Wednesday, January 12, 2011

Centers Where the Word Is Made Flesh

This Nativity set filled the window display at the Pauline Books & Media (PBM) Center in Chicago this past Advent and Christmas. A favorite seasonal tradition in Chicago is to go window shopping in the city, so stores, large and small, oblige by decorating to the nines. Sr. Frances A. Obrovac (yes, we’re related; she’s my sister) is assigned to our community there and told me how our staff caught glimpses of the ways this arresting display evangelized people on Michigan Avenue.

Apparently it was common to see people stop in their tracks in front of it and smile wide in sheer joy or wonder. Some panned the scene with video cameras, or had their pictures taken next to it. Parents especially grabbed this made-to-order, teachable moment: while the kids gazed at the figures, parents pointed and talked, no doubt reminding them of the story. One family of six paused, and a girl, maybe nine-years-old, spontaneously held her hands up in prayer.

A display of faith in a business area like the Loop is striking. We North Americans have so departmentalized and even privatized religion that placing it within a commercial setting seems incongruous. Yet, “missionaries to Main Street” is precisely how Blessed James Alberione and Sr. Thecla Merlo envisioned the Daughters of St. Paul and all our co-workers in each PBM Center. People who frequent these Centers get that. Following are eleven of the many comments we’ve received from our guests within the past few years:

Pauline Books and Media is a respite and niche where I find comfort and peace. It is a pool of knowledge where I gain access to the wisdom of God.
Easter A., Hawaii

It is an extension of home, the sisters are welcoming, I know them by name, and they are extremely helpful answering questions and recommending books.
Lucia M., Florida 

Juan Villegas, PBM Chicago,
serves a guest.
 The store you operate in New York City is a great blessing to me. I know that I can get away from my troubles (whether a frustrating day at the office, need for encouragement or spiritual renewal). There is always calming, uplifting music being played, and the staff (the sisters and lay people) are always so helpful!! The store contains items not always obtainable elsewhere. Please pray for me and my intentions, and thanks for all you do to bring the WORD to the world!!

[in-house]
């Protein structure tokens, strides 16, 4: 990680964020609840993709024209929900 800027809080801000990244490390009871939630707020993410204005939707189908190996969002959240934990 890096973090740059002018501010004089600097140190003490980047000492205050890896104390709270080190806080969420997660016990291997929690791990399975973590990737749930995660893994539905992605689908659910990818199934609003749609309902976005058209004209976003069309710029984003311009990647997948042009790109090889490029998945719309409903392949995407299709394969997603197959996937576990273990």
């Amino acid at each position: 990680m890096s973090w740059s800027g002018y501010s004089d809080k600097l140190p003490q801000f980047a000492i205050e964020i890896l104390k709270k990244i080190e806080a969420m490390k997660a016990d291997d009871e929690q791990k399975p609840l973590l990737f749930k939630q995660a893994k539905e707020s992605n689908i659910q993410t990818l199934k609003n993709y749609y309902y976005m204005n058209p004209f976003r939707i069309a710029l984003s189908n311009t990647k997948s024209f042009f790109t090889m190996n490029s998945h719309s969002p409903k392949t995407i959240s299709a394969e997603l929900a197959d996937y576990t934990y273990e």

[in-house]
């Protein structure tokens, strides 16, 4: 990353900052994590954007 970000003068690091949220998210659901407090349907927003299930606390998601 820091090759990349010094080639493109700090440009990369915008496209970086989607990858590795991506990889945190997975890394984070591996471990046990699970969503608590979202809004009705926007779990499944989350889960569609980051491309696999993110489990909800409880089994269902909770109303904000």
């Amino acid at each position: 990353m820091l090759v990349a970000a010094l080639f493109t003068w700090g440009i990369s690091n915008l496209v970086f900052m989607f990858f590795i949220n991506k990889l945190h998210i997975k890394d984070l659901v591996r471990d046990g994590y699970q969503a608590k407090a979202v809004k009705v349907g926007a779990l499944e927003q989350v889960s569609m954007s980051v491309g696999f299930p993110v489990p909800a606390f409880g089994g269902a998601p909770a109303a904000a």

Robert G., New York

A heart doctor from Sweden just came into the book center here. He wanted me to let the sisters know how much he appreciates our mission in Manhattan. He said this is his favorite stop whenever he comes to New York.
Sr. Susan J. Kraus, FSP, New York

It is both an expansive oasis and a barren desert where I can find God in print—a fuel and water station of sorts!  Here the Word of God comes alive and penetrates the heart when one is fully and prayerfully engaged. And the Sisters, heralds of zeal and faithfulness to many!
Isabel G., Florida

Was over at the store today [Redwood City, CA] 09.03.09. No words to describe it. Like a Black Hole, something draws people from the public sidewalk, and once inside, good luck if one can ever escape....The center of this Black Hole is definitely the chapel: one's inner-light is absorbed into this core, one experiences a sort of time warp, that is, we planned to stay only 15 minutes, but when we came out it was really an hour!!!...It's a vortex; one's appetite for physical food disappears. One feels content, satisfied, and full....If one is lucky enough to escape this phenomenon, one feels rejuvenated, young, happy, content, can't stop smiling...a very, very strange and unnatural experience indeed. Please share this feedback with others. I hope I am not the only one to report this mystery.
Paul M., California

A stylish lady in her 40’s came up to the counter, and I rang out her purchases. At the end I invited her to stop in to our beautiful little chapel for a visit with Jesus.
     She said: “Sister, I really can’t stop in today, but I just want to tell you that I was in your chapel another time. At that time, although I tried not to show it, I was having a very bad day. I went in with a terrible problem for which I could see no solution. I got my answer there. Imagine my surprise when I saw it written right on the wall: ‘Do not be afraid! I am with you’” [the words of Jesus to our Founder, Blessed James Alberione, found in many Pauline chapels worldwide].
     The lady patted my hands and whispered, “That made all the difference. Everything worked out.”
Sr. Susan H. Wallace, FSP, Massachusetts, July 15, 2008